Molecular Electronics (2)

Lunchlecture VVTP by Jan van Ruitenbeek

Technical University Delft 15-1-2015

A smartphone or tablet that you can bend without breaking it? Large scale production of cheap solar cells? Electronic circuits of which the components are single molecules? These are the topics that concern Professor Jan van Ruitenbeek, who works at the Leiden Institute of Physics. Invited by the VVTP, he came to share some knowledge on Molecular Electronics, which is his main research area. Molecular Electronics is the field of research that deals with electronics made of organic molecules. It promises to be very useful in the future, mainly because organic components are cheaper and easier to manipulate than metal components. Before you can use organic molecules as a substitute of metal in electronics, you must first find a way to transform the generally insulating molecules into conducting molecules. The reason molecules (read: organic molecules, from now on) do not conduct electricity whereas metals do, is that they have a very large band gap. This means that there is a large difference of energy between the highest occupied molecular orbital (HOMO) and the lowest unoccupied molecular orbital (LUMO). The reason metals conduct electricity so well, is that they have small band gaps and metal atoms are closely together, so that the electrons orbiting the metal nuclei can reach the conducting band quite easy and when this conducting band is reached, the higher energy electron can already interfere with neighboring molecules. Organic molecules however, do not have such an organized and closely packed structure as metals do, and together with the large bandgap, conduction of electricity is much more harder to induce. There are however two ways to overcome this problem, resulting in ways you can use organic molecules in electric circuits:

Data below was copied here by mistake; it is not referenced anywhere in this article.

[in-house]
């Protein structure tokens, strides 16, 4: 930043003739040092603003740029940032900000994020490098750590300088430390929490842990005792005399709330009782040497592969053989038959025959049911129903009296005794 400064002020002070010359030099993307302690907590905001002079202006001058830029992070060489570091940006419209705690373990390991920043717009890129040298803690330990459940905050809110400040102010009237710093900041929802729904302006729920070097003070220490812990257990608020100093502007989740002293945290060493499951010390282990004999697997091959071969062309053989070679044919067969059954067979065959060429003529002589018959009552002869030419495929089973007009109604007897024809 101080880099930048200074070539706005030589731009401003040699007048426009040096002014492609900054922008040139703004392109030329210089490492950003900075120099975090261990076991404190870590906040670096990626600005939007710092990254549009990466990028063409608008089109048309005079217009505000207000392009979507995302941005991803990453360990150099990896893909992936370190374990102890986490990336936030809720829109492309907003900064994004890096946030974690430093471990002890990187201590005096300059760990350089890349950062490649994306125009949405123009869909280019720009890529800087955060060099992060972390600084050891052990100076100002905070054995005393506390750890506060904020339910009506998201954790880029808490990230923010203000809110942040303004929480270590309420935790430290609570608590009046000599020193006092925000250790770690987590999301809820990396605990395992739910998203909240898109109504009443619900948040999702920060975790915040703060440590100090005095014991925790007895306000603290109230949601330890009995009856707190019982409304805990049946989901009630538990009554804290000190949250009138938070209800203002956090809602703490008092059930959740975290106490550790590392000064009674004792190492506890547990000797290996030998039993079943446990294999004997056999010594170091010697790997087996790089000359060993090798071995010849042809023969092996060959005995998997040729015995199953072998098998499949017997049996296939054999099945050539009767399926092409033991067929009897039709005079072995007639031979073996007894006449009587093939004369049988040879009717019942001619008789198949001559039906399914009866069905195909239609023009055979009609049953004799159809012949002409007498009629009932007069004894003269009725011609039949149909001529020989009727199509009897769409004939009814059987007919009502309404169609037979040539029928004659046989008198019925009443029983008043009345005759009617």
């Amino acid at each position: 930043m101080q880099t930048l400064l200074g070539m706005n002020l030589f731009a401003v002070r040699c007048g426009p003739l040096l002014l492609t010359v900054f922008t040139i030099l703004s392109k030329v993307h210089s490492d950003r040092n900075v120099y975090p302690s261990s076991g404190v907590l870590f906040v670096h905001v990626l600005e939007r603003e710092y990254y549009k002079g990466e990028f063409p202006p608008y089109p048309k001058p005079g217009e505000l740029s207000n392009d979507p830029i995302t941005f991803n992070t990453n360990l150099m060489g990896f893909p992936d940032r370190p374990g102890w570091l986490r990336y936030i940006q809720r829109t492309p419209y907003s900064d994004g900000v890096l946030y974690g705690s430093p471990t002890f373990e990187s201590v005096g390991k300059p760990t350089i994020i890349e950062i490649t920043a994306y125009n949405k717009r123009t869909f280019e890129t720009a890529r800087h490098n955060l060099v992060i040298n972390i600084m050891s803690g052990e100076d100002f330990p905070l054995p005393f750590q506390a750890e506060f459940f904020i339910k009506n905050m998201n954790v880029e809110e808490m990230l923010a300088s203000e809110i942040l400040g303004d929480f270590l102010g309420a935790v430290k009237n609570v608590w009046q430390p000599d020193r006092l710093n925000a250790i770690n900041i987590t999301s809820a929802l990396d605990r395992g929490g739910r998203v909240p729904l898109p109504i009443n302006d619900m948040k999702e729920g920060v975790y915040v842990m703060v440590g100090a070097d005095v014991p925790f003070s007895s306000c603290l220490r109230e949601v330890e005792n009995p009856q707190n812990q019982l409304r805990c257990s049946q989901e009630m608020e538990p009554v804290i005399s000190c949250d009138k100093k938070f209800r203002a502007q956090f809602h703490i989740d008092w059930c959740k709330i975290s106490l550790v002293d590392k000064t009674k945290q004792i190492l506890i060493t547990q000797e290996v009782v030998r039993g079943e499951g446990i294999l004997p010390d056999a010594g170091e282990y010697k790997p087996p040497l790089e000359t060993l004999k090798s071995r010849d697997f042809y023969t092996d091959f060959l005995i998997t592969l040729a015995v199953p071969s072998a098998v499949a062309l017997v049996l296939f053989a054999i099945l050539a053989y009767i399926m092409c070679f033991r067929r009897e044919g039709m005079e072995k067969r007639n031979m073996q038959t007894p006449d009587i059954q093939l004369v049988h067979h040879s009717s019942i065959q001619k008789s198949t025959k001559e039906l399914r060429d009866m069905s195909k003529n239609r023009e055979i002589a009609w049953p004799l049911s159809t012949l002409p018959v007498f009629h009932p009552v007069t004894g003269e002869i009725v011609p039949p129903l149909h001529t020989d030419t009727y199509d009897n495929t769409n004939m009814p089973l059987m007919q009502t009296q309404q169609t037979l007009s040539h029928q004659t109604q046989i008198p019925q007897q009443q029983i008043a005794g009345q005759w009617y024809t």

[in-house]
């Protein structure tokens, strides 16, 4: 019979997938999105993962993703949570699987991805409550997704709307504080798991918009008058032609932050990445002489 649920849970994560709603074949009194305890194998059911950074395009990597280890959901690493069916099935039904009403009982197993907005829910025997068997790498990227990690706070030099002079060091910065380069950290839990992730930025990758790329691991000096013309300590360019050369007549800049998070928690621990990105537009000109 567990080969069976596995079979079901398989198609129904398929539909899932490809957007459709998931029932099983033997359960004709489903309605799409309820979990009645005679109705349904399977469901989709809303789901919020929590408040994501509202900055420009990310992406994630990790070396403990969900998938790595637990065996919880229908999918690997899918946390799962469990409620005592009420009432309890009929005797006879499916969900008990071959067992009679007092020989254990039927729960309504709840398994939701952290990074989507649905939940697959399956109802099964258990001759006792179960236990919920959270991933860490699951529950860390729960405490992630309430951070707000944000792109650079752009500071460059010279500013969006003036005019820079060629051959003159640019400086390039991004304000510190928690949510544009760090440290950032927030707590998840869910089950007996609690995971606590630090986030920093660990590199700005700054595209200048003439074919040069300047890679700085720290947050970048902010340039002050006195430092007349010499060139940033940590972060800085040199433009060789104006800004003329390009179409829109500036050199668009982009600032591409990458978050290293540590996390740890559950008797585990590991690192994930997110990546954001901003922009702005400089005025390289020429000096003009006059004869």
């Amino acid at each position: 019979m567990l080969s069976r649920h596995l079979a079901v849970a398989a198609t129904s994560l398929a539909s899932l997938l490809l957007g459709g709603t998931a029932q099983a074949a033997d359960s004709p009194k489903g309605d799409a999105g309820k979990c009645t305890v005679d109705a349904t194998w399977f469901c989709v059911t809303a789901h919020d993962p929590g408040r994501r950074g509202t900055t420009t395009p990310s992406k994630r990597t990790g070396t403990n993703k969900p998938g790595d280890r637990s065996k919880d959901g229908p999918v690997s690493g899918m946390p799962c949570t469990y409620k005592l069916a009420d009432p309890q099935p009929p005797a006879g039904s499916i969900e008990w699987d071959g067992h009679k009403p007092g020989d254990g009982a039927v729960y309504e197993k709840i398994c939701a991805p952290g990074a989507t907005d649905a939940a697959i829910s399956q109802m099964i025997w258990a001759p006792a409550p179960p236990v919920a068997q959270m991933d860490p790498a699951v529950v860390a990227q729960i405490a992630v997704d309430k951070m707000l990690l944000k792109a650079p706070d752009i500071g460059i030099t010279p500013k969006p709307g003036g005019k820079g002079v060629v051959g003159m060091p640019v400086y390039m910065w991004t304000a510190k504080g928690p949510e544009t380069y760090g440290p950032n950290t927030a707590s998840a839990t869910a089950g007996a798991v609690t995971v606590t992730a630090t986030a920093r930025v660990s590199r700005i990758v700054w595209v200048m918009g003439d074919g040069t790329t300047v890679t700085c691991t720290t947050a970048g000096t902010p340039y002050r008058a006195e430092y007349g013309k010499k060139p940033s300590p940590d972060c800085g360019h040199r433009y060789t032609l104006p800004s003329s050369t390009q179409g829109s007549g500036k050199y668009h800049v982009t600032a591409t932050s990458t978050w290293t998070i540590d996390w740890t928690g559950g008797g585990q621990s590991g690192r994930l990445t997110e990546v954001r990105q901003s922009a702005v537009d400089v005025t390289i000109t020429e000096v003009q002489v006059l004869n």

• Use the large band gap
  • Reduce the large band gap

A beautiful example of using the large band gap is the realization of photovoltaic cells: solar cells containing organic molecules with high band gaps. In these solar cells, organic molecules absorb sunlight. This absorption of sunlight causes an electron to jump from the HOMO to the LUMO, and this allows the electron to transfer to an atom nearby that has a lower LUMO than the electron, and this means that a current is running.

It is also possible to reduce the large band gap. This can be done using a fairly simple technique, for which Alan Heeger, Alan MacDiarmind and Hideki Shirakawa received the 1977 Nobel Prize in Chemistry. It basically comes down to oxidising a chain of polyacetylene  with halogens resulting in a molecule that can conduct electricity as good as copper does! The principle is shown below.Conducting PolyacetyleneIn conclusion, Professor Ruitenbeek told us that our economy as well as our technology is going to be more and more based on light and light-based technologies. It is therefore that 2015 is declared international year of light. For those who are interested in what this means, please visit:

http://www.light2015.org/

I want to encourage you all to visit this website and see what the year of light can mean to you, and see what you can do.

Kasper Spoelstra – wkspoelstra@hotmail.nl

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